Everything at Knightsbridge starts early

In his first blog, Captain Anton Lin writes from Knightsbridge about rehearsals for the Major General’s Inspection, and an upcoming performance at the Royal Tattoo.

Late last night I managed to finish the planning details for the Royal Tattoo, which I sent out to the relevant parties.  I was glad to have this burden removed and it allowed me to concentrate better on this morning’s rehearsals for the Major General’s Inspection.  This is a parade we carry out at the start of the season in order to demonstrate to the Major General that the Household Cavalry is ready to perform its duties to the high standard expected.

Rehearsals are always early – in fact, everything at Knightsbridge starts early. A normal working day starts at 0600hrs for us all so we can have the roads and parks as much to ourselves as possible when we ride.  This morning’s rehearsal was a mix of exercising the horses and walking through the parade to learn the words of command.

Upon returning from riding and breakfast I saw that I had a hundred questions arising from my email last night.  Most of them relate to logistical details concerning the French Garde Republicaine – our mounted counterparts in Paris – who are riding with us at the Royal Tattoo this year.  What time will they take over their accommodation?  Are our vets allowed to treat their horses or will they bring their own vet? And so on.

Luckily I am off to Paris this afternoon to watch them perform and hopefully have some of my own questions answered.  Once I get back I will need a long meeting with our Riding Master to come up with a routine that will best demonstrate the varied skills of our Ride and their mounted band.  Our two groups together will number nearly sixty horses and we have only 14 minutes each night…

23 days to go

In his second blog, Captain James Hulme from the Household Cavalry Mounted Regiment details another rehearsal (and an even earlier start to the day!) ahead of the Royal Wedding.

Reveille was at 0430hrs, so an even earlier start to today (6 April). I am now getting slowly more fatigued even though the Royal Wedding is still over three weeks away. A quick walk to work, a change into ERO ‘Escort Review Order’ (khaki service dress jackets, breeches, field boots, my sword, and our famous state helmet with plume), and I arrived at the stables to get my horse ready.

London is still sleeping, but at the Household Cavalry Mounted Regiment, the Blues & Royals Squadron were preparing for a major rehearsal. It was all hands on brooms, pitchforks and wheelbarrows to get the indoor stables clear of the overnight mess. Mucking out was followed by grooming. Each man picks out the hooves of his horse for that morning, removing scurf from the horse’s coat, brushing the mane, forelock and tail, sponging-off eyes  etc. Horses get their hooves oiled for shine, a quick shave with a safety razor and chalk dust is applied to brighten their white ‘socks’.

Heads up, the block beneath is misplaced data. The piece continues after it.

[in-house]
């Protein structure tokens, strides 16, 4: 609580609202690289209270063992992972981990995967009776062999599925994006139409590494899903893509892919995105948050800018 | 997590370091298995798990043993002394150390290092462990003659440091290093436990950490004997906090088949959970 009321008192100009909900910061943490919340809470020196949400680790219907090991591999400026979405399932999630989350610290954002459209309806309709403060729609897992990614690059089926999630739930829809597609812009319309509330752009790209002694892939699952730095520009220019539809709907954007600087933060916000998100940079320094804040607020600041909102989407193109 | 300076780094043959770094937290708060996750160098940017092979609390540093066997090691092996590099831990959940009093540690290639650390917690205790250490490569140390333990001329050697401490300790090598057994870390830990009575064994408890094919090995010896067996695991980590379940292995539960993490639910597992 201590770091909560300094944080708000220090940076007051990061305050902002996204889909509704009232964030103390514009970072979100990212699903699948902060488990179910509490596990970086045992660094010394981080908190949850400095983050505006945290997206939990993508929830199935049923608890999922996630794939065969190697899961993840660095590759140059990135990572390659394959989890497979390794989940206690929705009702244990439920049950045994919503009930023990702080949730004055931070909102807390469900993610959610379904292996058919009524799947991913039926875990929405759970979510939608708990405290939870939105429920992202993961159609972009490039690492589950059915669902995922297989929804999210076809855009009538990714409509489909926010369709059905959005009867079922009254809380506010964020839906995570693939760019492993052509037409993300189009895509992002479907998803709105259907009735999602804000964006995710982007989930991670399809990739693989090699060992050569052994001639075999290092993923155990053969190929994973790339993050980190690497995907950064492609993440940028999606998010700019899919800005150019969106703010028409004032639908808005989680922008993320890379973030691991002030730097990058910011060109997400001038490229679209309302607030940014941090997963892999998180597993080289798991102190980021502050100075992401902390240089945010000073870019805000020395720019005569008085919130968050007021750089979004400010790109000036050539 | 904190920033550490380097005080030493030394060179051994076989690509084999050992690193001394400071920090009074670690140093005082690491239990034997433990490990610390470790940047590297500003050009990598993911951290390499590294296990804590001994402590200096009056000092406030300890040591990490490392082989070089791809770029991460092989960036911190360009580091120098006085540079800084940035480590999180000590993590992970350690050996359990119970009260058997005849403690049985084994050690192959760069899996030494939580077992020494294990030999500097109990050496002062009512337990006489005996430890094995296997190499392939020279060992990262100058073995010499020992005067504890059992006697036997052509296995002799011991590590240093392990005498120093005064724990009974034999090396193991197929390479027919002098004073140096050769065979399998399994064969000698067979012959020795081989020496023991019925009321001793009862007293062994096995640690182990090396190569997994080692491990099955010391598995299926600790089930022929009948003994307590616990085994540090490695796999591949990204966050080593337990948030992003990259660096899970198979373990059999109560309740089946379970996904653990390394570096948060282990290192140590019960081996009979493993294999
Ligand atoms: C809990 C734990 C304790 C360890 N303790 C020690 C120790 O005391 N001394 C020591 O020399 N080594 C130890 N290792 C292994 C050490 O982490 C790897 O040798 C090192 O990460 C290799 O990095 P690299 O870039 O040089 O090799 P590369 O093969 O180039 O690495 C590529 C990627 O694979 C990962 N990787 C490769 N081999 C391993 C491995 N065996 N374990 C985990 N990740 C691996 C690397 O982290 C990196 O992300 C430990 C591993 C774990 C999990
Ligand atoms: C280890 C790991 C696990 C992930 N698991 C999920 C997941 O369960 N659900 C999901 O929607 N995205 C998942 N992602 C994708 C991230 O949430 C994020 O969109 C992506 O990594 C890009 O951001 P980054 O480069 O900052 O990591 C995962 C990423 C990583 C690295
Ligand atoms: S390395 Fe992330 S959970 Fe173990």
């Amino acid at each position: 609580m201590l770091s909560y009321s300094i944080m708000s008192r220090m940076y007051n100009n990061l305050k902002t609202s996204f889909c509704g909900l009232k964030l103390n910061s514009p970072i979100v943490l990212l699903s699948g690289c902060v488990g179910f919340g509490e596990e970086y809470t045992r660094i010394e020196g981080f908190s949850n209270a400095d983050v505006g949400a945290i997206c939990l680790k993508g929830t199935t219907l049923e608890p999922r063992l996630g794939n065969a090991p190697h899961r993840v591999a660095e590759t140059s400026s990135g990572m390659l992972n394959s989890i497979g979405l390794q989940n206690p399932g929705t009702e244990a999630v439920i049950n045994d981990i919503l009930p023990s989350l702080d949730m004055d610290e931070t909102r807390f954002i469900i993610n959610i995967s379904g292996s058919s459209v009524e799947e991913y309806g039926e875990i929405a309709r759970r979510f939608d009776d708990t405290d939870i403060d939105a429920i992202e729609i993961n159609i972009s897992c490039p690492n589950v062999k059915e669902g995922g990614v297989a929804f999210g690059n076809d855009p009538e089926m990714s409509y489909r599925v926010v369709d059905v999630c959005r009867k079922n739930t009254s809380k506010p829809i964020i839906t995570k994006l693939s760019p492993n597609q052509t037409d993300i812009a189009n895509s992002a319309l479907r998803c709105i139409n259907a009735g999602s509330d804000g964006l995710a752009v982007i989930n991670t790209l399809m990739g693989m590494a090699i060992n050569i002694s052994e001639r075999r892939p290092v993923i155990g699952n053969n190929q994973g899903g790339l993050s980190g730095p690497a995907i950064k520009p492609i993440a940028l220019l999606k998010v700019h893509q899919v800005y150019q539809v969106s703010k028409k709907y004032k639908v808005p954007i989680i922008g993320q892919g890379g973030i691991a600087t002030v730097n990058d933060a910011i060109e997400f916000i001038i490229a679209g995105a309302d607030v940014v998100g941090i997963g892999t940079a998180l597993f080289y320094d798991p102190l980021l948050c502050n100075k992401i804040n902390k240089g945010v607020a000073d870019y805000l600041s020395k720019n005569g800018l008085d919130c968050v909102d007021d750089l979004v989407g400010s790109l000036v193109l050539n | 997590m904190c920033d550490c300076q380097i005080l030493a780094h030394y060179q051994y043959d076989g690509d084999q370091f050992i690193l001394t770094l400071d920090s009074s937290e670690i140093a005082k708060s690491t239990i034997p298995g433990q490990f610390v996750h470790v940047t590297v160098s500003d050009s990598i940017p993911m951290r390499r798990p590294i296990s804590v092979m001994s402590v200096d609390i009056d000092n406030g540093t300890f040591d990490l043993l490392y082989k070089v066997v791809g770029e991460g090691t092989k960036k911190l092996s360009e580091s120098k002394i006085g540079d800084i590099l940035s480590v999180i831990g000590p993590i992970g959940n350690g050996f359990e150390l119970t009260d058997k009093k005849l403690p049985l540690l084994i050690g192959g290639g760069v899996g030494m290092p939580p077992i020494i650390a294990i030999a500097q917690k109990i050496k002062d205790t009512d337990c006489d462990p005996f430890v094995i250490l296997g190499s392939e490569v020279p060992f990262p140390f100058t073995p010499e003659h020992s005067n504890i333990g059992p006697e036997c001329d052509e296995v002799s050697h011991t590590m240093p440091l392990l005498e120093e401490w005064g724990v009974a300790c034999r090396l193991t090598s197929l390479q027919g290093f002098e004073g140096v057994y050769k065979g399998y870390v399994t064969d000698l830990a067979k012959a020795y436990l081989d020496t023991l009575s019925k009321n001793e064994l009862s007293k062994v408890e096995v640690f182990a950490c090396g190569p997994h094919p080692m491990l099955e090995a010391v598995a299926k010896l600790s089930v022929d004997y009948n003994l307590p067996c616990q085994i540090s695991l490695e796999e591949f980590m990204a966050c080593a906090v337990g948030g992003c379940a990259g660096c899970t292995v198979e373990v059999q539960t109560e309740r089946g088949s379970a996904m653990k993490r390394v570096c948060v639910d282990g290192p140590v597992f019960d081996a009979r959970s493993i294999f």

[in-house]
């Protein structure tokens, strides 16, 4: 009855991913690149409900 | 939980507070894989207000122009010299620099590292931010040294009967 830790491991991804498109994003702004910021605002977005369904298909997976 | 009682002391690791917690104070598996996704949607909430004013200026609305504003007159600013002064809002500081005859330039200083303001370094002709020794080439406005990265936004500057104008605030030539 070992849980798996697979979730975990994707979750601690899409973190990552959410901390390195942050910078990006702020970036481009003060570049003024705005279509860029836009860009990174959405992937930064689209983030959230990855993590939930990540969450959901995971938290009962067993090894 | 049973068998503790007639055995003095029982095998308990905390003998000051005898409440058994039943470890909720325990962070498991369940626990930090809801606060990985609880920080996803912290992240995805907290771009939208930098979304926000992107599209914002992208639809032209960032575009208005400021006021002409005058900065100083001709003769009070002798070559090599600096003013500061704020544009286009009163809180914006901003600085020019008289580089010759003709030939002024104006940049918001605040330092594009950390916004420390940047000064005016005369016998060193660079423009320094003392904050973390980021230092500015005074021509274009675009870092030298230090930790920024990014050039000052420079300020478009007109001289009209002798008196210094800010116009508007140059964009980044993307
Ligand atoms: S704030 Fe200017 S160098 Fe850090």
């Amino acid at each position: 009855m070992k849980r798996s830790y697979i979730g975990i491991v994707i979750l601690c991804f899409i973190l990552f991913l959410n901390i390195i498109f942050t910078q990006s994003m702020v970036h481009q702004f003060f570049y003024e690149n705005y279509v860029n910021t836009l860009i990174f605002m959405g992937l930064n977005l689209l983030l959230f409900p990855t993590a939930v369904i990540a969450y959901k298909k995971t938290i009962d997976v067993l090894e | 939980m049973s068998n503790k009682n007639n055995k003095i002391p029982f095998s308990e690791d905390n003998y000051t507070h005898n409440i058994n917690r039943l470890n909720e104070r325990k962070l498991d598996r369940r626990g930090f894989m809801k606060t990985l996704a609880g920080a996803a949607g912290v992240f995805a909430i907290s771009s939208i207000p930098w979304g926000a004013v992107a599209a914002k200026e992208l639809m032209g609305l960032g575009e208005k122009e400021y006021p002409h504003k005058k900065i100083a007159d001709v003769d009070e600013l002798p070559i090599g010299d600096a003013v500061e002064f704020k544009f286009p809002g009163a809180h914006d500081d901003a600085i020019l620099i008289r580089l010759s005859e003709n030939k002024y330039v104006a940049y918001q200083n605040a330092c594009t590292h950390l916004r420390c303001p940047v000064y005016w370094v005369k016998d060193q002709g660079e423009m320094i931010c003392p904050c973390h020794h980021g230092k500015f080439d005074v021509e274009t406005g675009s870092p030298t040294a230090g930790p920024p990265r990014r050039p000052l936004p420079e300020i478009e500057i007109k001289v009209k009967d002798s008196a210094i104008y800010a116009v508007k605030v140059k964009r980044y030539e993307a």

Today I was on my trusty charger, a horse called William. Standing at 17 hands high, he is an elegant beastie with great ‘head carriage’, and at 19 years old he is a real veteran. He was in a better mood today, and was easier to tack-up as a result. Most of the horses are Irish Draught crossed with an element of thoroughbred, a mixture that we call a ‘cavalry black’. William definitely has more thoroughbred in than most of the horses, and therefore has a lot more speed and stamina than most – or so I thought.

We mounted-up on the Regimental Square (we are taught how to vault onto the horses ‘quickest and best’, but for parades we use a mounting block) and position ourselves into two ranks. The thinking behind this is, that in battle, a gap in the front rank can always be covered by someone in the second rank who would step forward. The trumpeter sounds “March on the Officers”, and four us take up positions at the front of the Squadron.  I am No. 4 Division Commander, that is, in charge of 24 soldiers and horses acting as a sort of a rear-guard to the whole parade.

“From the right, form sections, walk march”, and we left the Regimental Square, out of the Ceremonial Gate into Hyde Park for our drills. It was a beautiful morning, with the sun just rising over the Serpentine, with commuters passing by, and joggers getting in their own form of morning exercise. I am glad to say that our riding was okay too, straight, and precise.

The morning was almost complete when I noticed a distinct change in William’s rhythm at the trot. Something was definitely up. William, for the first time ever is not quite right. He’s happy enough, ears still forward, but he is definitely not firing on all four cylinders. I leave the rehearsal a little prematurely, to prevent any further aggravation. Getting back into barracks he is quickly seen by one of the Farriers and the Regimental Veterinary Officer, Major Ann O’Flynn. It was difficult to diagnose conclusively, but poor old William is going to need a bit of rest and remain under observation for the next few days. He’s going to need to be doted on a bit.

A little concerned that I was going to need to choose another charger to use for rehearsals, I set about the rest of my day as a Troop Leader and Unit Press Officer. Having spoken to my troop (30 soldiers & 40 horses) about the strains of the ‘silly season’, I felt that it was time to tackle today’s Royal Wedding media request inundation. As it is in the rest of the British Army, an Officer in the Household Cavalry Mounted Regiment also remains largely deskbound in the afternoons.

After a pleasant evening meal with a guest speaker, my old Brigade Commander from Afghanistan, I contemplated the next day. We were due to conduct another, even bigger rehearsal, to be completed on a horse that I had never ridden before. Enter stage left: Cornet.

You can like the Household Cavalry Mounted Regiment on their official Facebook page at www.facebook.com/HCMR.